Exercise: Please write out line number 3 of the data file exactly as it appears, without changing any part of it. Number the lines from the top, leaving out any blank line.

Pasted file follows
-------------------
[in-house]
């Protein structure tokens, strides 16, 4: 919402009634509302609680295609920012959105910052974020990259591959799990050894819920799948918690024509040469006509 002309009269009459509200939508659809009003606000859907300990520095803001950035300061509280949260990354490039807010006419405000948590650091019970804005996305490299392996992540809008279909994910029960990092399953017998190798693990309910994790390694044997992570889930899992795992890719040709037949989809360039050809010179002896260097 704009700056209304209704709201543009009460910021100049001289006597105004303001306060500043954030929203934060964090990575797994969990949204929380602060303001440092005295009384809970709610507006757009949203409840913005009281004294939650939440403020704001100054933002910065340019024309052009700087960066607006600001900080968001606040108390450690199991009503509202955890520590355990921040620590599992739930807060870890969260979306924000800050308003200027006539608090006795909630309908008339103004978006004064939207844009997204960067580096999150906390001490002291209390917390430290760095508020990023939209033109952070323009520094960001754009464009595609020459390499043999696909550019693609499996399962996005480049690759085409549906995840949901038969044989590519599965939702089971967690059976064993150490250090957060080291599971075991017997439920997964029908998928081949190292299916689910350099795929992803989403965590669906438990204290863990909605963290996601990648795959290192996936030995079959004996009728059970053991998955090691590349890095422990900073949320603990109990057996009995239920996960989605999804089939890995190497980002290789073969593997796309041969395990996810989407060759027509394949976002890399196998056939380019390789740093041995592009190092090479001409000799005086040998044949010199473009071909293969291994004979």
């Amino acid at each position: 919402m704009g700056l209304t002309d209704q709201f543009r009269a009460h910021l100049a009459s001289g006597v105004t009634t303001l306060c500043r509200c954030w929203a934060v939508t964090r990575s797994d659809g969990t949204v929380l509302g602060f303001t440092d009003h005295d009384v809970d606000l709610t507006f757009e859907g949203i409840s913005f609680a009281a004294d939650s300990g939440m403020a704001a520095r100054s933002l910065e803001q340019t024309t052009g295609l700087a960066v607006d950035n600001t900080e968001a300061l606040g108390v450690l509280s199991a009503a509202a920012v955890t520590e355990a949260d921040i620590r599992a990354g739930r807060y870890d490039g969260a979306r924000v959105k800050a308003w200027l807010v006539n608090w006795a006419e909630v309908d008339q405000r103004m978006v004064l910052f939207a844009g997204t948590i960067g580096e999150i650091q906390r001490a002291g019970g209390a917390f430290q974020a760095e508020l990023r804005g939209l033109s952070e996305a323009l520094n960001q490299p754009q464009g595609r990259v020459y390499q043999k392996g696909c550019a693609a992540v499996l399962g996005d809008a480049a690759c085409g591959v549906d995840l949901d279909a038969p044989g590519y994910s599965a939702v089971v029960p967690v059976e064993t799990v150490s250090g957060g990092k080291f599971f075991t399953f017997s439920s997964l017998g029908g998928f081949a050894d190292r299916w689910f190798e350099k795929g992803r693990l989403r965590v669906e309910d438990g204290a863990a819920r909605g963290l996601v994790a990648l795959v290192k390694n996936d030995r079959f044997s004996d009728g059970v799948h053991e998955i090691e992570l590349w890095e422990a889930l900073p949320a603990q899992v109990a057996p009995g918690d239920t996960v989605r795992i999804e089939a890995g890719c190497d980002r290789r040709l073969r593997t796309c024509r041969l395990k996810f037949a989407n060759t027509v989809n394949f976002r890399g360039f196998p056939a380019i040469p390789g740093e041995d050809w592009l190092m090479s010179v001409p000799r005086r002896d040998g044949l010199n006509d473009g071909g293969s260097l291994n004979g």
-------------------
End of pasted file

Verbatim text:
């Amino acid at each position: 919402m704009g700056l209304t002309d209704q709201f543009r009269a009460h910021l100049a009459s001289g006597v105004t009634t303001l306060c500043r509200c954030w929203a934060v939508t964090r990575s797994d659809g969990t949204v929380l509302g602060f303001t440092d009003h005295d009384v809970d606000l709610t507006f757009e859907g949203i409840s913005f609680a009281a004294d939650s300990g939440m403020a704001a520095r100054s933002l910065e803001q340019t024309t052009g295609l700087a960066v607006d950035n600001t900080e968001a300061l606040g108390v450690l509280s199991a009503a509202a920012v955890t520590e355990a949260d921040i620590r599992a990354g739930r807060y870890d490039g969260a979306r924000v959105k800050a308003w200027l807010v006539n608090w006795a006419e909630v309908d008339q405000r103004m978006v004064l910052f939207a844009g997204t948590i960067g580096e999150i650091q906390r001490a002291g019970g209390a917390f430290q974020a760095e508020l990023r804005g939209l033109s952070e996305a323009l520094n960001q490299p754009q464009g595609r990259v020459y390499q043999k392996g696909c550019a693609a992540v499996l399962g996005d809008a480049a690759c085409g591959v549906d995840l949901d279909a038969p044989g590519y994910s599965a939702v089971v029960p967690v059976e064993t799990v150490s250090g957060g990092k080291f599971f075991t399953f017997s439920s997964l017998g029908g998928f081949a050894d190292r299916w689910f190798e350099k795929g992803r693990l989403r965590v669906e309910d438990g204290a863990a819920r909605g963290l996601v994790a990648l795959v290192k390694n996936d030995r079959f044997s004996d009728g059970v799948h053991e998955i090691e992570l590349w890095e422990a889930l900073p949320a603990q899992v109990a057996p009995g918690d239920t996960v989605r795992i999804e089939a890995g890719c190497d980002r290789r040709l073969r593997t796309c024509r041969l395990k996810f037949a989407n060759t027509v989809n394949f976002r890399g360039f196998p056939a380019i040469p390789g740093e041995d050809w592009l190092m090479s010179v001409p000799r005086r002896d040998g044949l010199n006509d473009g071909g293969s260097l291994n004979g």